OH, those emotional intensities

Over-excitabilities. Intensities. Wound too tightly. Whatever you call them, they’re not fun. They’re not fun to parent, they’re not fun to be married to, they’re not fun to have yourself. Put ‘em all together and you have all kinds of emotional distress. Distress such as:

Do you ever wonder if and when you’re going to snap? Not just a twig-underfoot-snap, but a huge old-growth-tree-hit-by-lightning-snap. That feeling just keeps getting stronger and stronger, and I owe it to my family (and yes, to myself) to back away from the ledge and get a grip. No one will benefit from Mom losing her mind and running down the street naked with a platypus singing “My Country ‘Tis of Thee.” Except maybe the random person with a camera who then gains his 15 minutes of fame when his amusingly edited video goes viral. Dude, just Photoshop out the jiggle, that’s all I ask.

This summer, just an hour up the road from me, SENG will host their annual conference. I registered last month, but this afternoon finally got around to checking out what breakout sessions are available. And I fell in love and wanted to hug the whole danged organization and buy it a root beer float and rainbows and glitter and yeah, I’m excited about the offerings.

Of all things with giftedness, the social and emotional aspect is the part that hits us hardest here in the House of Chaos. Four people (three of them Type A firstborns), all with over-excitabilities of various strengths, bouncing off each other in a frenetic dance of intensities. It can be kinda rough, is what I’m saying. So to be able to attend a conference that not only acknowledges that gifted people are wired a wee bit differently but has sessions on how to cope with that wiring…well, it’s a relief. Maybe someone there will have “The Answer.” Or at the very least crib notes.

I will need those crib notes; we realized today that we’re looking down the barrel to the teenaged years. That realization did not sit well with us. So we’ll be working even harder to teach (and model) appropriate stress management. Of course, to teach and model such appropriate behavior, one must actually (ahem) learn it oneself. Which is one reason why I’ll be at the SENG conference this summer.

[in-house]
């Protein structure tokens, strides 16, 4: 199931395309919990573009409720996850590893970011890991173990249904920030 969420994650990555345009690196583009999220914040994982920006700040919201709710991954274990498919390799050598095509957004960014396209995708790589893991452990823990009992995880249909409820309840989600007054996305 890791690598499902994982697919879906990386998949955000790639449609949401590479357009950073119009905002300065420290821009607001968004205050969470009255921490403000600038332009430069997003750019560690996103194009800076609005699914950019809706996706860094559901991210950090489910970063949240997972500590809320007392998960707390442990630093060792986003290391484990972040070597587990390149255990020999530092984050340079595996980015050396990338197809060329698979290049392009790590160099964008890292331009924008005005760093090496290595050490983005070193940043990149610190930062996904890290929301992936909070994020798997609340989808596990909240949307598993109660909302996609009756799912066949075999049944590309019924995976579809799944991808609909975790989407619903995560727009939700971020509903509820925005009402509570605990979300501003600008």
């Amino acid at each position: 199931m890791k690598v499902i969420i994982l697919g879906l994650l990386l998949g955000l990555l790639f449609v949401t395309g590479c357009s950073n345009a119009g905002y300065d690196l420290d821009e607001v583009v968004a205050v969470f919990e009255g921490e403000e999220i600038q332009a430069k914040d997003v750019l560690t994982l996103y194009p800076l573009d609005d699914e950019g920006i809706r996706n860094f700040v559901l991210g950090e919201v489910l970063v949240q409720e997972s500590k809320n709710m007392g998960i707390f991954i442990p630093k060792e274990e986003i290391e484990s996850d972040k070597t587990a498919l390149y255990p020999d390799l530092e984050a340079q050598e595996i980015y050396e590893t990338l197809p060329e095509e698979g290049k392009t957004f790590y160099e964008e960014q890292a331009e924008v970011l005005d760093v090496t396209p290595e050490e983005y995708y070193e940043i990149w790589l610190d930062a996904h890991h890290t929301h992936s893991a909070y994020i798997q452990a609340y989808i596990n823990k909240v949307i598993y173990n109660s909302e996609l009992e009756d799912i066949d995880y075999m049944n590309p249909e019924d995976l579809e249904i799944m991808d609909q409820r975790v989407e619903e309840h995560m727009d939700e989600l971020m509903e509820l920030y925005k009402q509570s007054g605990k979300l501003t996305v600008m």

Pinky promise, I won’t snap between now and then, though the thought of a quiet padded room is delightful right now. I just don’t trust the guy with the video to Photoshop out the jiggle.

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12 thoughts on “OH, those emotional intensities

  1. Another variable is the dynamics between the siblings…Once I started letting them entertain me rather than trying to be the referee, the dynamics became less of an issue…I encouraged them to be more creative with their insults and they began to appreciate the creative efforts of their sibs….now we have all sorts of catch phrases that are unique to our household. They rely on each other for financial advice, love life advice, sharing their triumphs and losses. So I’m not the only one shouldering the intensities♫♪

  2. By the way, just wanted to let you know I’ve been following your emotional intensity posts. It’s been really useful to us, as we’re all this way in my family. And yes, I owe it to them to back away from the ledge which I seem to find myself on more and more often when I’m stressed to the limit. My girls are quite reserved, my youngest being very shy, but she feels so so much, so things like getting overlooked for being shy really hurt her feelings and make life difficult for her. It’s amazing too how her teacher had no idea how incredibly smart she is–through most of the year because she’s so quiet. Even had her in a mid-level reading group until one day she finally got some confidence and really pushed herself to read aloud, and without practicing just picked up a grown up book and read it like she’d been doing it her entire five years alive. I knew she could do this, but her teacher didn’t–so you can imagine my emotions going haywire when I realized too late that she’d been so overlooked for 5 months of the year–and I finally had some understanding of why she hasn’t enjoyed coming to school. Her intelligence hasn’t been acknowledged and she’s had to do work far below her ability. Sigh. *stepping back from the ledge*